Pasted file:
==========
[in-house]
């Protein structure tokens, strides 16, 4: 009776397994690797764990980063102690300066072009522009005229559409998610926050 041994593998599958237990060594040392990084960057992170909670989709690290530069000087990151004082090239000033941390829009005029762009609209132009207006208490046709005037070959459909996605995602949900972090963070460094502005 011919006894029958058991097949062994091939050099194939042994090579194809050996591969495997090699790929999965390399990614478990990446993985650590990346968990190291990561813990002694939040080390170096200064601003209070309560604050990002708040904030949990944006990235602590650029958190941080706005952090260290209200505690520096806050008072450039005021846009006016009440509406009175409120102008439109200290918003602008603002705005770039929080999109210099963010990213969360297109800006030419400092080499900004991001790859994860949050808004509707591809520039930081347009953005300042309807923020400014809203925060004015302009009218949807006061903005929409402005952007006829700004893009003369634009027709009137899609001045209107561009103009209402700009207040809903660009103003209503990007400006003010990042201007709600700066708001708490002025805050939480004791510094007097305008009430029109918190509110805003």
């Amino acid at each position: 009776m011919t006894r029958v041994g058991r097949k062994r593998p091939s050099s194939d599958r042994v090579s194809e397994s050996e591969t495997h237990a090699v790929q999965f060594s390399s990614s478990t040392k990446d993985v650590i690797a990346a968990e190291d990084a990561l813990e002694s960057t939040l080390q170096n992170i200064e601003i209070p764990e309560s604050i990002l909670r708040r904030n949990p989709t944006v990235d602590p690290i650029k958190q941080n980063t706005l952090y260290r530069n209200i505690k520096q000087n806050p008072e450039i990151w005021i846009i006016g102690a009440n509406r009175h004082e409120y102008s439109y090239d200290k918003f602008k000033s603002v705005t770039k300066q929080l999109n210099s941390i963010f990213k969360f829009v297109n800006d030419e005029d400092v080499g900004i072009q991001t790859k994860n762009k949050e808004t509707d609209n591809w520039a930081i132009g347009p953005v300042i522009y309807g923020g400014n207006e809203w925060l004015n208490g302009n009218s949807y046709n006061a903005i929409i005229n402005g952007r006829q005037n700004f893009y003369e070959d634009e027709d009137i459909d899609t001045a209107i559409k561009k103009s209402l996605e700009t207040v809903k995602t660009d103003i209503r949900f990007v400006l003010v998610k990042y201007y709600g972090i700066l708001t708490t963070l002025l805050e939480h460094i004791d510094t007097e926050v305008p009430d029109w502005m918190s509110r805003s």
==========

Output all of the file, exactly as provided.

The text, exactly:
[in-house]
């Protein structure tokens, strides 16, 4: 009776397994690797764990980063102690300066072009522009005229559409998610926050 041994593998599958237990060594040392990084960057992170909670989709690290530069000087990151004082090239000033941390829009005029762009609209132009207006208490046709005037070959459909996605995602949900972090963070460094502005 011919006894029958058991097949062994091939050099194939042994090579194809050996591969495997090699790929999965390399990614478990990446993985650590990346968990190291990561813990002694939040080390170096200064601003209070309560604050990002708040904030949990944006990235602590650029958190941080706005952090260290209200505690520096806050008072450039005021846009006016009440509406009175409120102008439109200290918003602008603002705005770039929080999109210099963010990213969360297109800006030419400092080499900004991001790859994860949050808004509707591809520039930081347009953005300042309807923020400014809203925060004015302009009218949807006061903005929409402005952007006829700004893009003369634009027709009137899609001045209107561009103009209402700009207040809903660009103003209503990007400006003010990042201007709600700066708001708490002025805050939480004791510094007097305008009430029109918190509110805003």
């Amino acid at each position: 009776m011919t006894r029958v041994g058991r097949k062994r593998p091939s050099s194939d599958r042994v090579s194809e397994s050996e591969t495997h237990a090699v790929q999965f060594s390399s990614s478990t040392k990446d993985v650590i690797a990346a968990e190291d990084a990561l813990e002694s960057t939040l080390q170096n992170i200064e601003i209070p764990e309560s604050i990002l909670r708040r904030n949990p989709t944006v990235d602590p690290i650029k958190q941080n980063t706005l952090y260290r530069n209200i505690k520096q000087n806050p008072e450039i990151w005021i846009i006016g102690a009440n509406r009175h004082e409120y102008s439109y090239d200290k918003f602008k000033s603002v705005t770039k300066q929080l999109n210099s941390i963010f990213k969360f829009v297109n800006d030419e005029d400092v080499g900004i072009q991001t790859k994860n762009k949050e808004t509707d609209n591809w520039a930081i132009g347009p953005v300042i522009y309807g923020g400014n207006e809203w925060l004015n208490g302009n009218s949807y046709n006061a903005i929409i005229n402005g952007r006829q005037n700004f893009y003369e070959d634009e027709d009137i459909d899609t001045a209107i559409k561009k103009s209402l996605e700009t207040v809903k995602t660009d103003i209503r949900f990007v400006l003010v998610k990042y201007y709600g972090i700066l708001t708490t963070l002025l805050e939480h460094i004791d510094t007097e926050v305008p009430d029109w502005m918190s509110r805003s």